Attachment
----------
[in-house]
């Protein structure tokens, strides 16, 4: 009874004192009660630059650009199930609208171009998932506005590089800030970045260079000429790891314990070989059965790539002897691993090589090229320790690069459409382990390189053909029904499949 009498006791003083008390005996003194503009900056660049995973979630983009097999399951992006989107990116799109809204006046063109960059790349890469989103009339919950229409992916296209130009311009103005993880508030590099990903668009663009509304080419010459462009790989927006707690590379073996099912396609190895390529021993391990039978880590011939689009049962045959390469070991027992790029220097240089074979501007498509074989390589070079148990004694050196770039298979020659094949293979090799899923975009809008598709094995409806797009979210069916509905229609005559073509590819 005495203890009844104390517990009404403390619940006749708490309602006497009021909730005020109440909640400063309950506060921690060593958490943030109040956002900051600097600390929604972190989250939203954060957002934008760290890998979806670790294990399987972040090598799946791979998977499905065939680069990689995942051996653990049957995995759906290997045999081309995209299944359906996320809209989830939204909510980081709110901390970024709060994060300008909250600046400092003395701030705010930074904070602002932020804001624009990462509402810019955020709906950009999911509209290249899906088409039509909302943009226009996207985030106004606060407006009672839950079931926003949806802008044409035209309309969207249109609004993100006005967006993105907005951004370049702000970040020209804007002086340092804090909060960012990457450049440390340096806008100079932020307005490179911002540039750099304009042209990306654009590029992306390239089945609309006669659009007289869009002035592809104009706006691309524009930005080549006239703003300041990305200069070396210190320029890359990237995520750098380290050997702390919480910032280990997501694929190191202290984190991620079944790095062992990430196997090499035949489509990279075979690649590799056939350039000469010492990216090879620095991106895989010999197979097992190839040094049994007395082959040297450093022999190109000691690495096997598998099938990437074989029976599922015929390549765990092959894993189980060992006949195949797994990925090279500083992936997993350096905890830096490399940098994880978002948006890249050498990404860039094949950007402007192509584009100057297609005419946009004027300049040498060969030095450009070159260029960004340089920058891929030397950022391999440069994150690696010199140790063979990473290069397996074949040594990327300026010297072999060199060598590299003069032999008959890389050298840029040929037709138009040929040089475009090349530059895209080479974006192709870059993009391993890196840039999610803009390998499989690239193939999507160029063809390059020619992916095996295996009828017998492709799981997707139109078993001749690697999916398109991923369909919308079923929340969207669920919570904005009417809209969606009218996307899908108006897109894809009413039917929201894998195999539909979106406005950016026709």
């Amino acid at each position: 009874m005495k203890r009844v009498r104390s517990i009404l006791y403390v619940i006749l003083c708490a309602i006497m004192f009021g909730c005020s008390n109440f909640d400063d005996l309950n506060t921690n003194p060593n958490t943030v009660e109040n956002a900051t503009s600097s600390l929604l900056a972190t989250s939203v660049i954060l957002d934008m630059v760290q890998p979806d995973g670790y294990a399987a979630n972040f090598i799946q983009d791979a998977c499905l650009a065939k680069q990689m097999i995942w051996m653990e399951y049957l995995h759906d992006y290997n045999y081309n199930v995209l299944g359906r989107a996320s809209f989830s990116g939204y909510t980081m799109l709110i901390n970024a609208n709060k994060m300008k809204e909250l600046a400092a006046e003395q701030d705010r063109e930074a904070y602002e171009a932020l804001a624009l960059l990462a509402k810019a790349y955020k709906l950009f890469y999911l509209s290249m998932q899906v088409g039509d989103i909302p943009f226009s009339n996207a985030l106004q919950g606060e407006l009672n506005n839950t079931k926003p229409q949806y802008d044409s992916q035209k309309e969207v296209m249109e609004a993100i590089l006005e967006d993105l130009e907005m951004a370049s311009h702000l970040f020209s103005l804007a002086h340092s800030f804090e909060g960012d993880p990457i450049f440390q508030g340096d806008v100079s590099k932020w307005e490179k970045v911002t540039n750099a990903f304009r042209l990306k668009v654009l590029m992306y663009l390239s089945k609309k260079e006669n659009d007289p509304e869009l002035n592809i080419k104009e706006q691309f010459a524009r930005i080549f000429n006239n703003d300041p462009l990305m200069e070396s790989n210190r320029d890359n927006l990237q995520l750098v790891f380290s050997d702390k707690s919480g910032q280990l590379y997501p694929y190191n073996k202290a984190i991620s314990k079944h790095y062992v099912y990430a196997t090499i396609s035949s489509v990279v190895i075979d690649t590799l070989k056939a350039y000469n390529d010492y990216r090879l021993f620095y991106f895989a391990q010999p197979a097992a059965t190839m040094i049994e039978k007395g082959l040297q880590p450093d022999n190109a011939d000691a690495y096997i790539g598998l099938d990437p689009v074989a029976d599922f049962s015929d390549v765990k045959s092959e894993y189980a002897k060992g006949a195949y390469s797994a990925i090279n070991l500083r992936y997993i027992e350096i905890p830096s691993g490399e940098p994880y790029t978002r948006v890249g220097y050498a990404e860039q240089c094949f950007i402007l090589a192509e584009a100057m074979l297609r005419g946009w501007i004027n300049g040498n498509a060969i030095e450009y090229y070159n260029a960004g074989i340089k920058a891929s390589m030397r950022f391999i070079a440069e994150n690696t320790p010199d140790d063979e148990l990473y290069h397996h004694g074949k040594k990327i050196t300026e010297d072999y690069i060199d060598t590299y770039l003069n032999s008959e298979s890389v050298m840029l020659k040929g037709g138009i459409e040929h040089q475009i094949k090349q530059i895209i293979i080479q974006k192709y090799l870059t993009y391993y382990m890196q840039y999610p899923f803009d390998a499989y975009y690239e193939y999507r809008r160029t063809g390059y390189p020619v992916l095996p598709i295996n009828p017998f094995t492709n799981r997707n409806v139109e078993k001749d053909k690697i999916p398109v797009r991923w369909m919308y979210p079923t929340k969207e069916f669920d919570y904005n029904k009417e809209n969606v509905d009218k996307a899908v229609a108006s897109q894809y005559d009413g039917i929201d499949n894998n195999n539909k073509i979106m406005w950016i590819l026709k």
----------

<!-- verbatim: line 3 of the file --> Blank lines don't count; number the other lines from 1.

């Amino acid at each position: 009874m005495k203890r009844v009498r104390s517990i009404l006791y403390v619940i006749l003083c708490a309602i006497m004192f009021g909730c005020s008390n109440f909640d400063d005996l309950n506060t921690n003194p060593n958490t943030v009660e109040n956002a900051t503009s600097s600390l929604l900056a972190t989250s939203v660049i954060l957002d934008m630059v760290q890998p979806d995973g670790y294990a399987a979630n972040f090598i799946q983009d791979a998977c499905l650009a065939k680069q990689m097999i995942w051996m653990e399951y049957l995995h759906d992006y290997n045999y081309n199930v995209l299944g359906r989107a996320s809209f989830s990116g939204y909510t980081m799109l709110i901390n970024a609208n709060k994060m300008k809204e909250l600046a400092a006046e003395q701030d705010r063109e930074a904070y602002e171009a932020l804001a624009l960059l990462a509402k810019a790349y955020k709906l950009f890469y999911l509209s290249m998932q899906v088409g039509d989103i909302p943009f226009s009339n996207a985030l106004q919950g606060e407006l009672n506005n839950t079931k926003p229409q949806y802008d044409s992916q035209k309309e969207v296209m249109e609004a993100i590089l006005e967006d993105l130009e907005m951004a370049s311009h702000l970040f020209s103005l804007a002086h340092s800030f804090e909060g960012d993880p990457i450049f440390q508030g340096d806008v100079s590099k932020w307005e490179k970045v911002t540039n750099a990903f304009r042209l990306k668009v654009l590029m992306y663009l390239s089945k609309k260079e006669n659009d007289p509304e869009l002035n592809i080419k104009e706006q691309f010459a524009r930005i080549f000429n006239n703003d300041p462009l990305m200069e070396s790989n210190r320029d890359n927006l990237q995520l750098v790891f380290s050997d702390k707690s919480g910032q280990l590379y997501p694929y190191n073996k202290a984190i991620s314990k079944h790095y062992v099912y990430a196997t090499i396609s035949s489509v990279v190895i075979d690649t590799l070989k056939a350039y000469n390529d010492y990216r090879l021993f620095y991106f895989a391990q010999p197979a097992a059965t190839m040094i049994e039978k007395g082959l040297q880590p450093d022999n190109a011939d000691a690495y096997i790539g598998l099938d990437p689009v074989a029976d599922f049962s015929d390549v765990k045959s092959e894993y189980a002897k060992g006949a195949y390469s797994a990925i090279n070991l500083r992936y997993i027992e350096i905890p830096s691993g490399e940098p994880y790029t978002r948006v890249g220097y050498a990404e860039q240089c094949f950007i402007l090589a192509e584009a100057m074979l297609r005419g946009w501007i004027n300049g040498n498509a060969i030095e450009y090229y070159n260029a960004g074989i340089k920058a891929s390589m030397r950022f391999i070079a440069e994150n690696t320790p010199d140790d063979e148990l990473y290069h397996h004694g074949k040594k990327i050196t300026e010297d072999y690069i060199d060598t590299y770039l003069n032999s008959e298979s890389v050298m840029l020659k040929g037709g138009i459409e040929h040089q475009i094949k090349q530059i895209i293979i080479q974006k192709y090799l870059t993009y391993y382990m890196q840039y999610p899923f803009d390998a499989y975009y690239e193939y999507r809008r160029t063809g390059y390189p020619v992916l095996p598709i295996n009828p017998f094995t492709n799981r997707n409806v139109e078993k001749d053909k690697i999916p398109v797009r991923w369909m919308y979210p079923t929340k969207e069916f669920d919570y904005n029904k009417e809209n969606v509905d009218k996307a899908v229609a108006s897109q894809y005559d009413g039917i929201d499949n894998n195999n539909k073509i979106m406005w950016i590819l026709k």